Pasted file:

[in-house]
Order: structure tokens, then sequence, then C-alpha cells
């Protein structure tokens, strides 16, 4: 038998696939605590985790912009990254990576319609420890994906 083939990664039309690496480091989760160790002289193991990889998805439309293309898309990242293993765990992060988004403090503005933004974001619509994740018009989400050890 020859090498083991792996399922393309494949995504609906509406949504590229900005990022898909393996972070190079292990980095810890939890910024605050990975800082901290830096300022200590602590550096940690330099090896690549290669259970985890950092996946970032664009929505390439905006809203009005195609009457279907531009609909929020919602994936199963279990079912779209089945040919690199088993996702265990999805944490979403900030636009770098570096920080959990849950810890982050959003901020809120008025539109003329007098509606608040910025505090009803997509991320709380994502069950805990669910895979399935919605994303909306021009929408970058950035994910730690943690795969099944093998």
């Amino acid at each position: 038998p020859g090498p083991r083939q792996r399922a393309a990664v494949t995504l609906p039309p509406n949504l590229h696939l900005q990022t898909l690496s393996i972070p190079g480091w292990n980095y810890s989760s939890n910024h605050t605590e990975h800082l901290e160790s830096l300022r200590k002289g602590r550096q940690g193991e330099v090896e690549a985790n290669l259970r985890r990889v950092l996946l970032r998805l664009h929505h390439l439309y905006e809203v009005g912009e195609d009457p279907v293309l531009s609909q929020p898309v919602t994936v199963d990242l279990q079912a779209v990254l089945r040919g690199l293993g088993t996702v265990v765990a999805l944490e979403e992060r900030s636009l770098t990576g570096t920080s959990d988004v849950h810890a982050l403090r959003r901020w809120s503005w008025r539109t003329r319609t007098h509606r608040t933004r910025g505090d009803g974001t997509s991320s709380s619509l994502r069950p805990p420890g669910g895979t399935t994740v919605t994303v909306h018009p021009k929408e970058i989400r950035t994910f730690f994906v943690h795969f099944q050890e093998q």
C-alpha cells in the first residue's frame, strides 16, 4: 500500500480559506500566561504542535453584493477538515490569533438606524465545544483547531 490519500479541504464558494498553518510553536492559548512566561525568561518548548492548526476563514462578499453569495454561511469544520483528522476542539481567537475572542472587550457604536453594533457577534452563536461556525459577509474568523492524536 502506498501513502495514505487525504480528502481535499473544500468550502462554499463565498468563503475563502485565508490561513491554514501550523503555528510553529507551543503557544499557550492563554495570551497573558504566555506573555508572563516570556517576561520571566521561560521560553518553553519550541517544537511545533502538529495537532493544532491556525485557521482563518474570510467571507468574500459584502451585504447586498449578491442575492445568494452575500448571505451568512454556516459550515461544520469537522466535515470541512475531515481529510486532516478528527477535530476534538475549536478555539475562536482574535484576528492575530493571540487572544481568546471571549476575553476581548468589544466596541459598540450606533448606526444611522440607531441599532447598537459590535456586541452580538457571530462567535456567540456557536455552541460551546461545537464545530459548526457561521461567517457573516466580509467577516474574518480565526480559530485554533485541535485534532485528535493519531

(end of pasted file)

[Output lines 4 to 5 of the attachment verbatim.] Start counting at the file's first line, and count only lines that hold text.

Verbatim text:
């Amino acid at each position: 038998p020859g090498p083991r083939q792996r399922a393309a990664v494949t995504l609906p039309p509406n949504l590229h696939l900005q990022t898909l690496s393996i972070p190079g480091w292990n980095y810890s989760s939890n910024h605050t605590e990975h800082l901290e160790s830096l300022r200590k002289g602590r550096q940690g193991e330099v090896e690549a985790n290669l259970r985890r990889v950092l996946l970032r998805l664009h929505h390439l439309y905006e809203v009005g912009e195609d009457p279907v293309l531009s609909q929020p898309v919602t994936v199963d990242l279990q079912a779209v990254l089945r040919g690199l293993g088993t996702v265990v765990a999805l944490e979403e992060r900030s636009l770098t990576g570096t920080s959990d988004v849950h810890a982050l403090r959003r901020w809120s503005w008025r539109t003329r319609t007098h509606r608040t933004r910025g505090d009803g974001t997509s991320s709380s619509l994502r069950p805990p420890g669910g895979t399935t994740v919605t994303v909306h018009p021009k929408e970058i989400r950035t994910f730690f994906v943690h795969f099944q050890e093998q």
C-alpha cells in the first residue's frame, strides 16, 4: 500500500480559506500566561504542535453584493477538515490569533438606524465545544483547531 490519500479541504464558494498553518510553536492559548512566561525568561518548548492548526476563514462578499453569495454561511469544520483528522476542539481567537475572542472587550457604536453594533457577534452563536461556525459577509474568523492524536 502506498501513502495514505487525504480528502481535499473544500468550502462554499463565498468563503475563502485565508490561513491554514501550523503555528510553529507551543503557544499557550492563554495570551497573558504566555506573555508572563516570556517576561520571566521561560521560553518553553519550541517544537511545533502538529495537532493544532491556525485557521482563518474570510467571507468574500459584502451585504447586498449578491442575492445568494452575500448571505451568512454556516459550515461544520469537522466535515470541512475531515481529510486532516478528527477535530476534538475549536478555539475562536482574535484576528492575530493571540487572544481568546471571549476575553476581548468589544466596541459598540450606533448606526444611522440607531441599532447598537459590535456586541452580538457571530462567535456567540456557536455552541460551546461545537464545530459548526457561521461567517457573516466580509467577516474574518480565526480559530485554533485541535485534532485528535493519531